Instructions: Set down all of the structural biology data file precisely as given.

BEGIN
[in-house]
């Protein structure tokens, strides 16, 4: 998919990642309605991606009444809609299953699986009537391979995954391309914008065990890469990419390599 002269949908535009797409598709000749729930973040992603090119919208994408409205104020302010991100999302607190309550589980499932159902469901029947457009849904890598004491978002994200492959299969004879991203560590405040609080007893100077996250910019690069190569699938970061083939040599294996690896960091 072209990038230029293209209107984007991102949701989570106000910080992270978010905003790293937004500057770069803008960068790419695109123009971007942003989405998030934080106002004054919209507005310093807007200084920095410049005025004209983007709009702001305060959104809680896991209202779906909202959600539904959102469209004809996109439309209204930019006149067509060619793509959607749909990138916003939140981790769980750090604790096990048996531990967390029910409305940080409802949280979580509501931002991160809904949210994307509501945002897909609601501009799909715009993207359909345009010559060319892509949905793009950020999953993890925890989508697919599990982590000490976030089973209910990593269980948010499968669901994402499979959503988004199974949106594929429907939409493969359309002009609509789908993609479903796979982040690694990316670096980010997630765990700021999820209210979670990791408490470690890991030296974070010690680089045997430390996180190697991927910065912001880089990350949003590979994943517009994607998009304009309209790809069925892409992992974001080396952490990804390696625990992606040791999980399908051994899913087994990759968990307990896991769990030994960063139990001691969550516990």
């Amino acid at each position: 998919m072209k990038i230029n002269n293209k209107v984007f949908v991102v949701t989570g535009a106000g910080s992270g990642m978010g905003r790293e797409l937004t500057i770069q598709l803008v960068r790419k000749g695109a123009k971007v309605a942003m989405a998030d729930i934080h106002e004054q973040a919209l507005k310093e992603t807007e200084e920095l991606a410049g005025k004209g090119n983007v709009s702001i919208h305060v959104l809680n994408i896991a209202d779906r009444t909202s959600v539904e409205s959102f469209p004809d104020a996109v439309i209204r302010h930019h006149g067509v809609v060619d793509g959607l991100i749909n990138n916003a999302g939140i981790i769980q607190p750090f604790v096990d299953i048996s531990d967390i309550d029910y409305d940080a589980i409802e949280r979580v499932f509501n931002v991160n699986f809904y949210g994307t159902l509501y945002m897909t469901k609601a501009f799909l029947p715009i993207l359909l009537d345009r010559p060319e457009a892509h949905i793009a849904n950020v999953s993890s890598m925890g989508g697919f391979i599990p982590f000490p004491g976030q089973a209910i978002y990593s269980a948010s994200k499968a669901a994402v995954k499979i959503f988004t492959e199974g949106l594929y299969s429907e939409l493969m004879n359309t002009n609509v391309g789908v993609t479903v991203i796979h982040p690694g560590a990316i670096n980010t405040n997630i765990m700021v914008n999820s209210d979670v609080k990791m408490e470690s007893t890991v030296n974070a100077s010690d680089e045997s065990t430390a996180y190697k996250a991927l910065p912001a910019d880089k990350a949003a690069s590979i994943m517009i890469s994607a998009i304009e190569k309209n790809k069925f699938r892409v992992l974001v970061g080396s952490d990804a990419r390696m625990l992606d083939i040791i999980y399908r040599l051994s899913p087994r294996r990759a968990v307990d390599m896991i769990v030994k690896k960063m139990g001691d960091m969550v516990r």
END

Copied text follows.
[in-house]
């Protein structure tokens, strides 16, 4: 998919990642309605991606009444809609299953699986009537391979995954391309914008065990890469990419390599 002269949908535009797409598709000749729930973040992603090119919208994408409205104020302010991100999302607190309550589980499932159902469901029947457009849904890598004491978002994200492959299969004879991203560590405040609080007893100077996250910019690069190569699938970061083939040599294996690896960091 072209990038230029293209209107984007991102949701989570106000910080992270978010905003790293937004500057770069803008960068790419695109123009971007942003989405998030934080106002004054919209507005310093807007200084920095410049005025004209983007709009702001305060959104809680896991209202779906909202959600539904959102469209004809996109439309209204930019006149067509060619793509959607749909990138916003939140981790769980750090604790096990048996531990967390029910409305940080409802949280979580509501931002991160809904949210994307509501945002897909609601501009799909715009993207359909345009010559060319892509949905793009950020999953993890925890989508697919599990982590000490976030089973209910990593269980948010499968669901994402499979959503988004199974949106594929429907939409493969359309002009609509789908993609479903796979982040690694990316670096980010997630765990700021999820209210979670990791408490470690890991030296974070010690680089045997430390996180190697991927910065912001880089990350949003590979994943517009994607998009304009309209790809069925892409992992974001080396952490990804390696625990992606040791999980399908051994899913087994990759968990307990896991769990030994960063139990001691969550516990």
């Amino acid at each position: 998919m072209k990038i230029n002269n293209k209107v984007f949908v991102v949701t989570g535009a106000g910080s992270g990642m978010g905003r790293e797409l937004t500057i770069q598709l803008v960068r790419k000749g695109a123009k971007v309605a942003m989405a998030d729930i934080h106002e004054q973040a919209l507005k310093e992603t807007e200084e920095l991606a410049g005025k004209g090119n983007v709009s702001i919208h305060v959104l809680n994408i896991a209202d779906r009444t909202s959600v539904e409205s959102f469209p004809d104020a996109v439309i209204r302010h930019h006149g067509v809609v060619d793509g959607l991100i749909n990138n916003a999302g939140i981790i769980q607190p750090f604790v096990d299953i048996s531990d967390i309550d029910y409305d940080a589980i409802e949280r979580v499932f509501n931002v991160n699986f809904y949210g994307t159902l509501y945002m897909t469901k609601a501009f799909l029947p715009i993207l359909l009537d345009r010559p060319e457009a892509h949905i793009a849904n950020v999953s993890s890598m925890g989508g697919f391979i599990p982590f000490p004491g976030q089973a209910i978002y990593s269980a948010s994200k499968a669901a994402v995954k499979i959503f988004t492959e199974g949106l594929y299969s429907e939409l493969m004879n359309t002009n609509v391309g789908v993609t479903v991203i796979h982040p690694g560590a990316i670096n980010t405040n997630i765990m700021v914008n999820s209210d979670v609080k990791m408490e470690s007893t890991v030296n974070a100077s010690d680089e045997s065990t430390a996180y190697k996250a991927l910065p912001a910019d880089k990350a949003a690069s590979i994943m517009i890469s994607a998009i304009e190569k309209n790809k069925f699938r892409v992992l974001v970061g080396s952490d990804a990419r390696m625990l992606d083939i040791i999980y399908r040599l051994s899913p087994r294996r990759a968990v307990d390599m896991i769990v030994k690896k960063m139990g001691d960091m969550v516990r």